Afghanistan, Pakistan Lay Groundwork for Taliban Peace Talks in Early 2016
Image Credit: Flickr/ Ash Carter

Afghanistan, Pakistan Lay Groundwork for Taliban Peace Talks in Early 2016

 
 

It appears that relations between Afghanistan and Pakistan are creeping back toward normalcy after a falling out late this summer. Pakistan’s Chief of Army Staff General Raheel Sharif, arguably the most powerful man in the country, met with senior Afghan officials in Kabul over the weekend to discuss Pakistan’s role in underwriting peace talks between the Afghan government and the Taliban.

Since the falling out between Kabul and Islamabad, which took place after Afghan President Ashraf Ghani’s government initiated a major bilateral rapprochement in early 2015, the Afghan government has seen the threat from the Taliban rise considerably. Peace talks between the government and the insurgents broke down over the summer. Since a recent multilateral conference on Afghanistan, relations between Islamabad and Kabul have improved, creating the conditions for Gen. Sharif’s latest visit.

Gen. Sharif’s visit to Kabul focused on more than just peace talks between the government and the Taliban. According to Asim Bajwa, a spokesperson for the Pakistani military, the general’s agenda in Kabul focused on joint counter-terrorism efforts, border monitoring, and administrative issues. Bajwa also noted that Gen. Sharif visited Bagram Air Base, the largest U.S. military base in Afghanistan, now under Afghan government control, and met with Gen. John F. Campbell, the current commander of the Resolute Support Mission and United States Forces-Afghanistan.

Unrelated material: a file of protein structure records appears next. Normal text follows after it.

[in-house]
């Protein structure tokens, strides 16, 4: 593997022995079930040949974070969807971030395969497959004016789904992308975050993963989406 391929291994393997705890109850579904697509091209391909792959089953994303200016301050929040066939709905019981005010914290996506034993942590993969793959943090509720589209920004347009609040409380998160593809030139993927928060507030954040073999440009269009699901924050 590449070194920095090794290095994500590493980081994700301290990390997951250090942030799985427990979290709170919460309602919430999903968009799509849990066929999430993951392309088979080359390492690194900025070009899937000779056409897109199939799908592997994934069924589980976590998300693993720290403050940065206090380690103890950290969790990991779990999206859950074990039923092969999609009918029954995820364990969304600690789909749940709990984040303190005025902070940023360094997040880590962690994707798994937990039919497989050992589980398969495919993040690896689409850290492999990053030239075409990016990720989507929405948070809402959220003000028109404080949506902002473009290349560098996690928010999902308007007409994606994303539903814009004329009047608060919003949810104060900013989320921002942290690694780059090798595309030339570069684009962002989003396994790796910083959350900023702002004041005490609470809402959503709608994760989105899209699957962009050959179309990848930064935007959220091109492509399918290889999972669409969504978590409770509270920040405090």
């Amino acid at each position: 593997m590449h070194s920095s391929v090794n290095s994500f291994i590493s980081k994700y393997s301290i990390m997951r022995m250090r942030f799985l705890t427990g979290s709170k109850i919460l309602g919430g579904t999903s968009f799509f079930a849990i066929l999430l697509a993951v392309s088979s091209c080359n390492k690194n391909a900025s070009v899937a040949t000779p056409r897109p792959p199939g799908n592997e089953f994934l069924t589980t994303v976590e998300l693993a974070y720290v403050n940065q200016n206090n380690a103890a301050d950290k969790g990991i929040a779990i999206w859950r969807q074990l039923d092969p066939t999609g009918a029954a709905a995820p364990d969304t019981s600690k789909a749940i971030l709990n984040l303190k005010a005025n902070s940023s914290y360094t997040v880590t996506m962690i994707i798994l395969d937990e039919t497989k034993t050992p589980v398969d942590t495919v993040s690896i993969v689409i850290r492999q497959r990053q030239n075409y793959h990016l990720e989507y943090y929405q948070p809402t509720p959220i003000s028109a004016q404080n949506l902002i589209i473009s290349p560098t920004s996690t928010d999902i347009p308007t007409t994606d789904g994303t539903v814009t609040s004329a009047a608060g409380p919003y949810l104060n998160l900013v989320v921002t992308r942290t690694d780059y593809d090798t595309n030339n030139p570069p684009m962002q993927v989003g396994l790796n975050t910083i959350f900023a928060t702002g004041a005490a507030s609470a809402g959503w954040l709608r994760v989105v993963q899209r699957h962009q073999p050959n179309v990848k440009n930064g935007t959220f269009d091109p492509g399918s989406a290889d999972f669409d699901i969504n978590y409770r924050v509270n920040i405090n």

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Gen. Sharif’s visit to Afghanistan comes weeks after he met with a range of senior leaders in the United States to discuss stability in Afghanistan, among other issues. While in Washington, the Pakistani general met with U.S. Secretary of State John Kerry, Secretary of Defense Ashton Carter, Vice President Joe Biden, CIA Director John Brennan, Army Chief of Staff General Mark Milley, and his effective counterpart in the U.S. military, General Joseph Dunford, the chairman of the joint chiefs of staff.

As I discussed last week, officials from both Pakistan and Afghanistan are optimistic that the climate exists for renewed peace talks early in the new year. For the Afghan government, peace talks with the Taliban are a particular priority at this moment as the group appears to have acquired newfound vigor on the battlefield. As the brief takeover of Kunduz by the Taliban demonstrated, the Afghan government’s grip on territory is questionable.

Furthermore, as a recent report in the Washington Post noted, top Afghan and U.S. officials are increasingly pessimistic about the situation on the ground, fearing that the Taliban is making territorial gains that will be difficult to reverse without a major ground force commitment. That same report notes that, according to Afghan and western officials, ” the Taliban now holds more territory than in any year since 2001.”

Gen. Sharif’s visit suggests that expectations for a new round of peace talks with Islamabad’s imprimatur were well-placed. What is less certain is if those peace talks will lead to even modestly positive outcomes, such as a ceasefire. Heading into 2016, officials in Kabul will be desperate for the peace talks to yield dividends on the ground, lest the country’s security situation continue to decline next year.

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